At some point, we discover that the course of our lives has been molded either by reactions against our upbringing, or by imitations of it, or, most commonly, by some mixture of the two. This “imprinting” is indelible. There’s no escape.
As parents, for instance, we tend to “fight the last war,” trying especially hard not to repeat any behavior by our own parents that we remember unfavorably. A personal example follows, slight but telling. Circa 1970, my mother became an early crusader against screen time. One day, when I was around nine, she imposed a television allowance. My limit was one hour on weekdays and two hours on weekends.
My mother made it clear that breaking this rule was not an option, and if I did, she would know. My mother could wield a ferocious temper, and, accordingly, I followed her restriction precisely and without question or complaint. But I hated the rule. I don’t know how long the restriction lasted, but I remember very well the joyful day my mother ended it.
It was freedom! I no longer had to make painful choices between “The Munsters” and “The Addams Family” or “I Dream of Jeanie” and “Gilligan’s Island.” I could watch everything. And I did. My mother’s imposition of a restriction had made television watching all the sweeter for me.
My own children were born in 1988, 1990, and 1993, and came of viewing age perfectly aligned with the second golden age of Disney movies and the VCR. Our favorites were “The Little Mermaid,” “The Lion King,” and “Aladdin,” and we allowed our children (and ourselves) unlimited screen time to watch anything Disney and soon most anything else. We did have some age appropriate restrictions, although as soon as we determined that a TV show or movie was appropriate for our eldest, then we allowed the younger two to watch it. We were very loose censors.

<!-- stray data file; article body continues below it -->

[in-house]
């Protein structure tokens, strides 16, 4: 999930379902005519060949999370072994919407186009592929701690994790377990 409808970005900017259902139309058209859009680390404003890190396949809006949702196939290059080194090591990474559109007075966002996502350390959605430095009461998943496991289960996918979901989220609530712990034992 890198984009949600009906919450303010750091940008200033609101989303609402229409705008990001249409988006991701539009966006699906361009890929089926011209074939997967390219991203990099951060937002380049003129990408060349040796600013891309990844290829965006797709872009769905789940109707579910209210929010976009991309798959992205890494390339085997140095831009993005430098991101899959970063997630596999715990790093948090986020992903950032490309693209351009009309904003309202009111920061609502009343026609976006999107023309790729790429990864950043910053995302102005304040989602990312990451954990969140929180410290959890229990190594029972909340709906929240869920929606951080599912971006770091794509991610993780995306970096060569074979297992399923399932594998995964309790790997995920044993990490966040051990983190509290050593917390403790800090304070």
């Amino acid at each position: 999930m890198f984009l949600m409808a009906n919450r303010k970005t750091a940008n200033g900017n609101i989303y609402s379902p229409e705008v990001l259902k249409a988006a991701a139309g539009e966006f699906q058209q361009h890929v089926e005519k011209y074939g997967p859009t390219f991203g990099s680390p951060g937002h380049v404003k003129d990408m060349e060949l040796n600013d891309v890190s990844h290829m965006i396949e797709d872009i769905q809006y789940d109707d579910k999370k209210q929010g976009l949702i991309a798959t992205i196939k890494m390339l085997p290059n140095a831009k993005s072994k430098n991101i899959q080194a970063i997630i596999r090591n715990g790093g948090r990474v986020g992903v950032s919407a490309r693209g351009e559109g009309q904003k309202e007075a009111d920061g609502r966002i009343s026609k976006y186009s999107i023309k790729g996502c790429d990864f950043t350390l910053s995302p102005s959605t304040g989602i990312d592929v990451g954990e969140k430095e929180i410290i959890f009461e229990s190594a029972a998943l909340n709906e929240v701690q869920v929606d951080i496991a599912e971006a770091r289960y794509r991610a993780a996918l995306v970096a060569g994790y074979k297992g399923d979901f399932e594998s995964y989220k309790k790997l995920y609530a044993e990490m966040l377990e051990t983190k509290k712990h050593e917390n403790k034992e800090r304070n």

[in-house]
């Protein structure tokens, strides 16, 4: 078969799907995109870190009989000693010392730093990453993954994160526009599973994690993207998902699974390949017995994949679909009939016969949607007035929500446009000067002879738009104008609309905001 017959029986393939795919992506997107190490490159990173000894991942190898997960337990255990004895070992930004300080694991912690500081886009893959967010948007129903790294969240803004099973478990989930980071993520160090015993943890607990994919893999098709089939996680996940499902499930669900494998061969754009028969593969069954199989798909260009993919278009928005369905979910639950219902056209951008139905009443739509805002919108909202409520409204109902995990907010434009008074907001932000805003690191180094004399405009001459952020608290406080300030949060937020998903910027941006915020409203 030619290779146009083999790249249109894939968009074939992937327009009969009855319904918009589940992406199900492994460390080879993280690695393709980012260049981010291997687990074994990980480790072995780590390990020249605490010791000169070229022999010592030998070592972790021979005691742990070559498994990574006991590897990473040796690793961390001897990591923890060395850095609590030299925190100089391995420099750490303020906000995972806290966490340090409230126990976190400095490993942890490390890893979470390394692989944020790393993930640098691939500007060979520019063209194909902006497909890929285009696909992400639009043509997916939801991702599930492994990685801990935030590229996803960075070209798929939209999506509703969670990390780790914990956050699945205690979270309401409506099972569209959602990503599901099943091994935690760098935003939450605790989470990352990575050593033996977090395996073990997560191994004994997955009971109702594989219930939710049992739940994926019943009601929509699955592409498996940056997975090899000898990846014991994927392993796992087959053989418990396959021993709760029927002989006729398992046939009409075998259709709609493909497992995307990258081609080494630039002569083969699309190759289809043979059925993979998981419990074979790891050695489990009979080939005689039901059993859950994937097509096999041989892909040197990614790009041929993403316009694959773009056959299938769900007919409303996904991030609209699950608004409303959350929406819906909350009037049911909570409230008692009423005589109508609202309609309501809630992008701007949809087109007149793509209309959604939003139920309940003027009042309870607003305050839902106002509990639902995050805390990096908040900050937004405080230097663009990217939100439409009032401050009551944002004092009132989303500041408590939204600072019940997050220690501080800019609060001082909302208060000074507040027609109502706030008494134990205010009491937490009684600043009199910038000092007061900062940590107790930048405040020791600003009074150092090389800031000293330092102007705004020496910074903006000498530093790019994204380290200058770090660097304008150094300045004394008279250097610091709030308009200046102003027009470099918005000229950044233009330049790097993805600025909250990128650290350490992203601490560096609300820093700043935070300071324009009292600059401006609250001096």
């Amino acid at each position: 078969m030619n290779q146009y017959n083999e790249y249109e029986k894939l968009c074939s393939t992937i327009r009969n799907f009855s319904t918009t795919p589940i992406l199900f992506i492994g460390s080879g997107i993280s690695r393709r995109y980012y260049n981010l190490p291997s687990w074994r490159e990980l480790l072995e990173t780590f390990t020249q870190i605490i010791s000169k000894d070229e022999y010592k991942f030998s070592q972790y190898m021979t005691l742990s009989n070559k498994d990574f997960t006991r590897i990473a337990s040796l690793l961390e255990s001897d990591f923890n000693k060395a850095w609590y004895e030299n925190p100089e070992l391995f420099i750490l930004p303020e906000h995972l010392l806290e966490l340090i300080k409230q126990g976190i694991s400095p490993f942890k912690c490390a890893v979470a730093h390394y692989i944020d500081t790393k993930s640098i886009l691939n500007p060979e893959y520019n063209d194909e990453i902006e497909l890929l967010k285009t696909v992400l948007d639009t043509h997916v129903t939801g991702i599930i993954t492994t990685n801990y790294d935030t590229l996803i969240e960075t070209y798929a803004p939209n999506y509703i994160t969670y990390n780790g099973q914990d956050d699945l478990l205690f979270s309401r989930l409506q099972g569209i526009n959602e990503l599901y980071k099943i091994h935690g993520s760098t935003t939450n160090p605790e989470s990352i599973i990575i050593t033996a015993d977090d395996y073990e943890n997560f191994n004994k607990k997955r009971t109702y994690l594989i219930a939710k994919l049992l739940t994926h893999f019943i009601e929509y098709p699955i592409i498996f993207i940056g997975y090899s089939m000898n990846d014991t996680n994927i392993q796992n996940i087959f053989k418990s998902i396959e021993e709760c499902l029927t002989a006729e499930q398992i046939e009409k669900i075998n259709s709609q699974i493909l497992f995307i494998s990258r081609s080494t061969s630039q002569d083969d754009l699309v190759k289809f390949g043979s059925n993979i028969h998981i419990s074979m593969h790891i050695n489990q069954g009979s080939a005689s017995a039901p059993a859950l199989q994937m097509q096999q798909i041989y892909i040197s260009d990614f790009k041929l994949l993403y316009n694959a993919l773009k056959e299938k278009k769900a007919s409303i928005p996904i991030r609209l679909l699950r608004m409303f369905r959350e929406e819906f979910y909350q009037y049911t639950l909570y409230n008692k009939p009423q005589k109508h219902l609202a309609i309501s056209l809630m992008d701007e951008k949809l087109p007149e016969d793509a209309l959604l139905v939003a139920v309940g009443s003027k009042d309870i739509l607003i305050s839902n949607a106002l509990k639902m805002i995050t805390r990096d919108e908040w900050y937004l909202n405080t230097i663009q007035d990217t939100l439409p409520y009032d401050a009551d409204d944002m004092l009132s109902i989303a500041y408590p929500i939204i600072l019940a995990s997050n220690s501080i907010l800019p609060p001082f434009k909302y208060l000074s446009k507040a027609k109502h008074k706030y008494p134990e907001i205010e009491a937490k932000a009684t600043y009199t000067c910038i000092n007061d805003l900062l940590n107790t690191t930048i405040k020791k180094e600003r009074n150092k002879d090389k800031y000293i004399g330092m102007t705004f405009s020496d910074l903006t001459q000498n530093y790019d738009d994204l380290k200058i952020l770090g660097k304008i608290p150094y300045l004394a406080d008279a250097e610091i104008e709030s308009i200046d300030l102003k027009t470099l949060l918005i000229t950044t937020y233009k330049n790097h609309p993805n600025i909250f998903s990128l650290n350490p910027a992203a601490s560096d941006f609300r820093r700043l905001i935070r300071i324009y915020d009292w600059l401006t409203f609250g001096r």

This benign neglect culminated with our five year old, having watched the Austin Powers movies, telling his kindergarten teacher that a monster in a children’s book “looked just like ‘Fat Bastard’.”
(Clip at the end for anyone sadly not yet familiar with the Austin Powers oeuvre.)
For better or worse, we are now a family that consumes a gluttonous amount of television. After recently watching and liking “The Sting,” one of our children declared that they were going to systematically watch all iconic movies starring Paul Newman. My reaction: Great idea!
These thoughts about television came to me when I was thinking about President Biden’s foreign policy. It’s a winding road between the topics, but not a long one. The shortcut is the famous quote below from John Maynard Keynes: